Okay, so because I actually can’t come up with anything particularly interesting to talk about and haven’t finished a couple of other things I promised to do on this blog, I thought I’d start posting my flash fiction here every now and then. The series is called “Tales of the Nineteen Galaxies” (as evidenced by the title of this post), and will continue indefinitely. They’re meant to be little random slices of life in the Nineteen Galaxies universe.
The first, entitled “HMS Poseidon”, is set 1000 years before Adam Caine’s adventures. This is the final moments in one of humanity’s most tragic events: the Interior Wars, where Mankind fought each other like the World Wars of old. The final War was fought because one faction of the Terran Navy believed they should rule humanity and not the duly-elected Parliament. This battle is the last gasp of the loyalists against the traitors, trying to cut the head off the traitors…
Battle of Karmana.
The final battle of the Interior Wars.
Everything was riding on one last strike at the heart of the renegade fleet. But it had turned into a bloodbath.
“The Hawkwing’s coming around again, Commodore!” the tactical officer shouted. The Poseidon’s bridge was falling apart around Commodore Grant, his uniform torn from flying debris, and his XO dead at his feet. But they were winning; damn it, but they were winning –even if winning meant destroying a fellow Terran Navy vessel.
Grant could see the Churchill-class battleship turning towards the Poseidon through the forward viewports. Her keel was spewing flames, and she was listing like a drunkard, but her crew evidently still had her under control.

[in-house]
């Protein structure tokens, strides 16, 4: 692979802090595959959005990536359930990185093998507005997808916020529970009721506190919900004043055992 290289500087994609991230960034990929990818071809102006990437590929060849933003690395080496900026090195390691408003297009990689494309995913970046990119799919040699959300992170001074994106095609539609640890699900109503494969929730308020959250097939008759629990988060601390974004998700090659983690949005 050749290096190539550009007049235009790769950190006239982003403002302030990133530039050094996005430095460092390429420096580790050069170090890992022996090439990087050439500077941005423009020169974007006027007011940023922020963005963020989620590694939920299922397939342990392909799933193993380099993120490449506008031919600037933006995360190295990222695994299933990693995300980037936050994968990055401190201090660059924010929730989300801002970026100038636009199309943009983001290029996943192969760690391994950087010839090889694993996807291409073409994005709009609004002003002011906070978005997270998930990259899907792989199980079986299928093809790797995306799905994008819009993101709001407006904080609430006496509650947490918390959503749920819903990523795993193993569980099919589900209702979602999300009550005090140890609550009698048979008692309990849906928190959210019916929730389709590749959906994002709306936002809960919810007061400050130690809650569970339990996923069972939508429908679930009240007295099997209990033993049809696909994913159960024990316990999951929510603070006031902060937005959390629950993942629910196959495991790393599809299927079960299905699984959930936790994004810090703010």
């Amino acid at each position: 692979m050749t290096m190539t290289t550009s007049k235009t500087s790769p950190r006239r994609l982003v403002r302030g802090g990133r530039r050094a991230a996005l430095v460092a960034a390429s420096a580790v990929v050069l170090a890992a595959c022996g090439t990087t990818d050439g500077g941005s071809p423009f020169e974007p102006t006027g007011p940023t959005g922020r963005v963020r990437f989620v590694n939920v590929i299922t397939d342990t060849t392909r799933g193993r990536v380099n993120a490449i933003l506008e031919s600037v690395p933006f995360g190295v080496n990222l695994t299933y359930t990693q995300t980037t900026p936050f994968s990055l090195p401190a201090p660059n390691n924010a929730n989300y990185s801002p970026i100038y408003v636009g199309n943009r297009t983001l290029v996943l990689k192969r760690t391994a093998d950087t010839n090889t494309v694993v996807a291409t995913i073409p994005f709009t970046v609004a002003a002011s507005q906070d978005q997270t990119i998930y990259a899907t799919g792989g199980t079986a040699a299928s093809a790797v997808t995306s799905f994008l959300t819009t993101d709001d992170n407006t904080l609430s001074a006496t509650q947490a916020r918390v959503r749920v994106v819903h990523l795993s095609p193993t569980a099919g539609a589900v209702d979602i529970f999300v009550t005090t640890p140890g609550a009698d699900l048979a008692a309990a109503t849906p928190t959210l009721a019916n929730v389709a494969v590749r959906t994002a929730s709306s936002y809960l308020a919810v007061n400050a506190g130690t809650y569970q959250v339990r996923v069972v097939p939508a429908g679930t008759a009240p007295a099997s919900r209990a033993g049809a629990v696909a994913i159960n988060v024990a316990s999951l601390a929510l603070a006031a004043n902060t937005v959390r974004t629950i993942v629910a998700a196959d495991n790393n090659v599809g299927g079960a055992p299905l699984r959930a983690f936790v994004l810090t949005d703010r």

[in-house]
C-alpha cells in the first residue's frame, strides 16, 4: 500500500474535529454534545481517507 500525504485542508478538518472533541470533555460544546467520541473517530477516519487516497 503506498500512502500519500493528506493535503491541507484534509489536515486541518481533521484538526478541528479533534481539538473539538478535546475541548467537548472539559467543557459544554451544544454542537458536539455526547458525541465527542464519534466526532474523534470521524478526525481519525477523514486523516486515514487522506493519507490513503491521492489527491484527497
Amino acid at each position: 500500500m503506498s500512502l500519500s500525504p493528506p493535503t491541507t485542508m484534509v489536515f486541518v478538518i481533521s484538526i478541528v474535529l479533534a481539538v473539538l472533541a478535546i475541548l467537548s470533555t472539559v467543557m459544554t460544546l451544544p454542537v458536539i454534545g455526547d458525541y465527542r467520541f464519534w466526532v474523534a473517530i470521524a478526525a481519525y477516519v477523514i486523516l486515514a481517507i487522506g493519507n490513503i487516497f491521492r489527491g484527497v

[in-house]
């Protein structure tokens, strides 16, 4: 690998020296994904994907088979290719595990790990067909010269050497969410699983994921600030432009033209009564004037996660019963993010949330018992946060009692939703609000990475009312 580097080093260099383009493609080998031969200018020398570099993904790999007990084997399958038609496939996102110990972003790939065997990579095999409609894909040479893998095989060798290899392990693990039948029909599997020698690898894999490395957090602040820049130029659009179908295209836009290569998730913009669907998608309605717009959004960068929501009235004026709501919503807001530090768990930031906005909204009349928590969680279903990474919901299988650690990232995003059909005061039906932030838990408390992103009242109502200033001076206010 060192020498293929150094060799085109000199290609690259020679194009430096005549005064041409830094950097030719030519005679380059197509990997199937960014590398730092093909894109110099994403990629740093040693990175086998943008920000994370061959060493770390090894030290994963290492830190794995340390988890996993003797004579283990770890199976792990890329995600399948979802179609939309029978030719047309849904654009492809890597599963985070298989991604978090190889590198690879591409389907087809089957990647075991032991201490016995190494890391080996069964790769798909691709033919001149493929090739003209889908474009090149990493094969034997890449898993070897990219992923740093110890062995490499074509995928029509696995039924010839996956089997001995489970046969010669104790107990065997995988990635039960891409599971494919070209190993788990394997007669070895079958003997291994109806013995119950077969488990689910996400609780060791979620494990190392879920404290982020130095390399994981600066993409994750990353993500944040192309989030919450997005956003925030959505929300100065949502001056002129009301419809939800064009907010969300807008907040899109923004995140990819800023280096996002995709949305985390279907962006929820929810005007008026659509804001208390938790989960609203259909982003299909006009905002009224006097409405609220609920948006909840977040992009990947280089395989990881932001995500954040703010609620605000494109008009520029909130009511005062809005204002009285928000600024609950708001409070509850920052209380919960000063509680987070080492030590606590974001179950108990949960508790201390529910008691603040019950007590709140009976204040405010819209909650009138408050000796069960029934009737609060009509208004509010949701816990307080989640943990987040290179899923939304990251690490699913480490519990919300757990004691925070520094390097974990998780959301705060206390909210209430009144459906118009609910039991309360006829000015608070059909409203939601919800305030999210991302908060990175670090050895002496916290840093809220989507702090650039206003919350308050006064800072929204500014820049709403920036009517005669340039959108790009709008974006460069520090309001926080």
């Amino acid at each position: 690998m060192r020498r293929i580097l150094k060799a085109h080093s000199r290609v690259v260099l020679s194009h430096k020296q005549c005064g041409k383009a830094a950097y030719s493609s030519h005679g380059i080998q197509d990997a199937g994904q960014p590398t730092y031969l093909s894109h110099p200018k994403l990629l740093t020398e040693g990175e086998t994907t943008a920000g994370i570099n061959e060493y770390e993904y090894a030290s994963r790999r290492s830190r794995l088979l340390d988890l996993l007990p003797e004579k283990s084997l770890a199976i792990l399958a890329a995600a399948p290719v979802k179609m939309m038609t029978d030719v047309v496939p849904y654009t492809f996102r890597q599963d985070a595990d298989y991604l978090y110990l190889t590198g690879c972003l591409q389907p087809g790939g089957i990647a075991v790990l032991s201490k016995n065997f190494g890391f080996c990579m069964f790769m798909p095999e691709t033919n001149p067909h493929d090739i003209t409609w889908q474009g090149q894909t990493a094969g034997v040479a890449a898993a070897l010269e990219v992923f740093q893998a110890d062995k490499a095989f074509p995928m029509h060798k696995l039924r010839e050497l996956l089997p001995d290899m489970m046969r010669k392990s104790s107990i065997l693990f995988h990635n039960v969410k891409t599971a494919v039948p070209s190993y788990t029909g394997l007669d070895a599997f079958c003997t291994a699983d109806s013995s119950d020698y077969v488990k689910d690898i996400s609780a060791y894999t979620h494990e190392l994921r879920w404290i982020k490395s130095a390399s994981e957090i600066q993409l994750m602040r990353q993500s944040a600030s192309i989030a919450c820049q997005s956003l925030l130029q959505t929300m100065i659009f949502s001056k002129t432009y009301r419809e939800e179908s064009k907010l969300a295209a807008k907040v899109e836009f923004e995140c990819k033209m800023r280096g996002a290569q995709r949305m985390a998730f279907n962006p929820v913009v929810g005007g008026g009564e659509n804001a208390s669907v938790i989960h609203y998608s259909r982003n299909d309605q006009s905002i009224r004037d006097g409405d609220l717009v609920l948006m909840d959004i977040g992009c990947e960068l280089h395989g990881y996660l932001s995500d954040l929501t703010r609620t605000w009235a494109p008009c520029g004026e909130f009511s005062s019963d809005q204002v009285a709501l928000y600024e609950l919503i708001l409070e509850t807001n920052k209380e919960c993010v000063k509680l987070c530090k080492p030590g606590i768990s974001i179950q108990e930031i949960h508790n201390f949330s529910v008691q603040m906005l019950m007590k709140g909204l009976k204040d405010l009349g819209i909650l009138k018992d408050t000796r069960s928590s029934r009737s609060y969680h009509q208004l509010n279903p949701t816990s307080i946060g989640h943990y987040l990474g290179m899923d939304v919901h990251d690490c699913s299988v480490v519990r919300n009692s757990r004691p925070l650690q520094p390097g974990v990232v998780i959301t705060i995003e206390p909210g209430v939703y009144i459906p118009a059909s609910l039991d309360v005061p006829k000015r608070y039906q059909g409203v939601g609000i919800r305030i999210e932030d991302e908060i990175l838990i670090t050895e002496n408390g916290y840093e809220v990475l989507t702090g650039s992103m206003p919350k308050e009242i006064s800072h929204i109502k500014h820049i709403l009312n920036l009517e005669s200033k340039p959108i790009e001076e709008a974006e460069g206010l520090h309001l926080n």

The Hawkwing presented her port side: the only batteries she had left operational.
“Re-direct power to the bow and port shields. Take it from life support if you have to.”
The two battleships -locked on their course by the masses of starship debris either side of them- knifed forwards. Grant grabbed what was left of the railing around the command pulpit. First the re-directed shields lit up like an umbrella under the rain as the Hawkwing pounded their shields.
“Sir, there is a fluctuation in their shields. The energy from our weapons is being dissipated across their shields, but they are having trouble deflecting the debris.”
Grant smiled, hitting upon an idea.
“Helm, change heading to port by two degrees.”
The helmsman frowned, but complied, changing the ship’s direction by a fraction.
Grant continued smiling as the lumbering Poseidon’s shields suddenly connected with the Hawkwing’s. It was a matter of size: Poseidon was longer by another kilometre, with bigger shields, and a tougher hull.
Hawkwing’s shields failed first, spluttering and flickering before the feedback of the contact between two energy fields blew out a long row of shield generators that threw fire and hull plating into space. Then the Poseidon’s massive collection of port gun batteries opened fire at point blank range.
Grant had to cover his eyes the explosions were so big since the viewports’ polarisation was damaged.
“Report,” he ordered.
“Hawkwing is drifting without power, Commodore.”
“Take us into a low orbit of Karmana. Communications; contact the HMS Roskoff, tell General Yu he’s clear to come out from hiding in the Linkway. After that, he may deploy his troops when ready, and begin the operation.”
The officer in question nodded and turned to her assignment.
“Sensors, how is the rest of the fleet doing? And what is the status of Admiral Risley’s loyalists forces?”